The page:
On Wednesday morning, the House Energy & Commerce Committee's Commerce, Manufacturing and Trade Subcommittee held a hearing on a data security bill drafted by Subcommittee Chair Mary Bono-Mack (R-CA).

As she stated in opening the hearing, "Sophisticated cyber attacks are increasingly becoming the greatest threat to the future of electronic commerce here in the United States and around the world, and that’s why Congress must take immediate steps to better protect the personal online information of American consumers. It’s time for us to declare war on identity theft and online fraud." Rep. Henry Waxman (D-CA), Ranking Member for the full Committee, echoed her sentiments, saying, "data security is not a partisan issue."

FTC Commissioner Edith Ramirez testified that, "Since 2001, the FTC has brought 34 law enforcement actions against businesses that allegedly failed to protect consumers’ personal information appropriately", including their latest settlement with Ceridian. Hitting on familiar notes like the Fair Information Privacy Practices (FIPPs), and broad support for Congressional legislation, she did however express concerns about exempting publicly available information from data security controls, complaining that it can be combined with other data and thus pose a threat.

Rep. Bill Cassidy (R-LA) complained that he couldn't understand Commissioner Ramirez's focus on publicly available information, saying, "We should have a bias towards openness" if data is not being used fraudulently and it is publicly available. "Are we going to restrict the ability of someone to know what Census tract I live in? ...What is the inherent damage?"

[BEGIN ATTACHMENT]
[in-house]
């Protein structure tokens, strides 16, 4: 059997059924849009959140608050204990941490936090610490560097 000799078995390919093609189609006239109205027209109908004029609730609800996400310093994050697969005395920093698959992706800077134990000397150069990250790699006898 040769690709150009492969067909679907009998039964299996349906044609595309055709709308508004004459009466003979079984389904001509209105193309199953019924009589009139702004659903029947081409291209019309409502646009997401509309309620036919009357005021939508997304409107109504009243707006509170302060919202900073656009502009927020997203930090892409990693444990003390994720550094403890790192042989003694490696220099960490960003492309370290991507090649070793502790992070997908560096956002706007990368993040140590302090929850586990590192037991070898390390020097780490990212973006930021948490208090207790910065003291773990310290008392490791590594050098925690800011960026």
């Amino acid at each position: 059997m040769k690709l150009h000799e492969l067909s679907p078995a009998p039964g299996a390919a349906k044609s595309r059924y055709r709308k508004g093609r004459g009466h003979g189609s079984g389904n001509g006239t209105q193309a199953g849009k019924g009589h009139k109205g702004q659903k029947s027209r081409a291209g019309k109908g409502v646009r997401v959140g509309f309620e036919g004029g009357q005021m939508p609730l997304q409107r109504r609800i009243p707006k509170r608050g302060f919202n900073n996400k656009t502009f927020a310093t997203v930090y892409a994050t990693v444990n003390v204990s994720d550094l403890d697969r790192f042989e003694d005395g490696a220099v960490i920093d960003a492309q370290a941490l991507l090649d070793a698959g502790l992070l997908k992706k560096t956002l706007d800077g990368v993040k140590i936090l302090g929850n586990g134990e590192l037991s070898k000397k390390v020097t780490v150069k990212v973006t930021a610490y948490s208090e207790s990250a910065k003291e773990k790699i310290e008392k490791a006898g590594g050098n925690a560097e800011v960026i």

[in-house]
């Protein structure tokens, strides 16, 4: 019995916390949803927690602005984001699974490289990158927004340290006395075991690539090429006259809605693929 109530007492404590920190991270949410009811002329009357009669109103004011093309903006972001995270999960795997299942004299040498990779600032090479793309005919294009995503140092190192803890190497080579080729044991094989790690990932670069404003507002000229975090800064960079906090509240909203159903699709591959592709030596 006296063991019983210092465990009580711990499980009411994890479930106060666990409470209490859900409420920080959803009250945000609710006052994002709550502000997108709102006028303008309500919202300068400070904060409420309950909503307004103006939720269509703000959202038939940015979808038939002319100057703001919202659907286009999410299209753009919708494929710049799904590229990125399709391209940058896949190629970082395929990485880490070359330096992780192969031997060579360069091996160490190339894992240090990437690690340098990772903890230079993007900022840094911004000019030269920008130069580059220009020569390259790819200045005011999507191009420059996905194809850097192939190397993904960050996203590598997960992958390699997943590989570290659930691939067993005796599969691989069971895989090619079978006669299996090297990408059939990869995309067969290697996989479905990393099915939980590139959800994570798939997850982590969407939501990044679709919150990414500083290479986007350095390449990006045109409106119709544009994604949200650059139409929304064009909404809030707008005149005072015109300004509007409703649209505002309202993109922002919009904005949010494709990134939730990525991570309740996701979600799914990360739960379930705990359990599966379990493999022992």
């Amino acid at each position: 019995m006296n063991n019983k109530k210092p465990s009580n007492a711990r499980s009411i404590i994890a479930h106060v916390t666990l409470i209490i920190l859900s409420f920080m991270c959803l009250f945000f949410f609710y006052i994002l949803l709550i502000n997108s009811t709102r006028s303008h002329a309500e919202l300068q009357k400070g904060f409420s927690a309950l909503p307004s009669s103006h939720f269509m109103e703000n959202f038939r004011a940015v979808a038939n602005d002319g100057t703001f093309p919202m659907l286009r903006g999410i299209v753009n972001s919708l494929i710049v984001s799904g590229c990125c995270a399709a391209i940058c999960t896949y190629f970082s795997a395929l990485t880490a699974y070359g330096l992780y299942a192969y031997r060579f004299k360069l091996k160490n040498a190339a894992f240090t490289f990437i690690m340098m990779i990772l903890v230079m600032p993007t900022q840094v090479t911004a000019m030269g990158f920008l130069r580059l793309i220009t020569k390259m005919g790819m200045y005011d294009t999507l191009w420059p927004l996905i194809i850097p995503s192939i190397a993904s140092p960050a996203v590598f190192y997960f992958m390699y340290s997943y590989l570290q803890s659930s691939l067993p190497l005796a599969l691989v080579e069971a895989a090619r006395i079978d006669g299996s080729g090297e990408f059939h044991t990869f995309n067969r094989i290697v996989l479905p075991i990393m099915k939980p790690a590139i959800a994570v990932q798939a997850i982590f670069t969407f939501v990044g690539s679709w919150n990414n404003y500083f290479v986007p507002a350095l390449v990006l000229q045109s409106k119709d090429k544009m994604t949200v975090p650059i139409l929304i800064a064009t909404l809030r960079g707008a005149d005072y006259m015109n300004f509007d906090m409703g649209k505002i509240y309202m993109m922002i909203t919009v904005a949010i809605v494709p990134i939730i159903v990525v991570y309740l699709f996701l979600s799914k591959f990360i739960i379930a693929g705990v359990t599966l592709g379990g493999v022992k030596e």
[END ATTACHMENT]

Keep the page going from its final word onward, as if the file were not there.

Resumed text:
Rep. Cliff Stearns (R-FL), a past Chairman of the Subcommittee and author of his own data security bill, thought that Rep. Bono-Mack's data security bill "could be good" but "might go too far."

Subcommittee Ranking Member G.K. Butterfield expressed his concerns that Rep. Bono-Mack's data security bill lacks important consumer protections, such as data broker requirements and restrictions. While noting that "a federal standard is important" for data security, he felt that the FTC faces "overly burdensome" process to change the definition of personal information.

In questioning Commissioner Ramirez, Rep. Cliff Stearns asked what problems or changes Commissioner Ramirez could see in defining "personal information" in data security legislation, noting that industry "might be concerned we're otherwise giving the FTC too much power." She replied that the rulemaking power in the legislation was too limited and that the existing definition was too narrow.

Rep. Marsha Blackburn (R-TN) then asked the Commissioner how she would specifically define it because many people would fear giving the FTC too much power in definiing personal information, rather than defining it in law. In response, Chairman Ramirez said, "I think that the touchstone here is information that can be uniquely tied to an individual... broader than the definition that is currently used in the draft bill."

Other members of the Committee, like Rep. Charlie Gonzalez (D-TX), focused on a "gap of authority" in the legislation, because financial and other companies are exempted from it.

After Commissioner Ramirez discussed the concept of a "reasonableness" standard in assessing data security requirements, Rep. Mike Pompeo (R-KS) lamented that when he hears government say "don't worry, we'll be reasonable, alarm bells go off in my head."

The House is likely to consider Rep. Bono-Mack's bill before they recess for August. MRA remains concerned about the final product in data security legislation in Congress and will continue to share those concerns with Members and staff. Our cross-comparison analyzing Rep. Bono-Mack's and other Congressional data security bills is coming soon.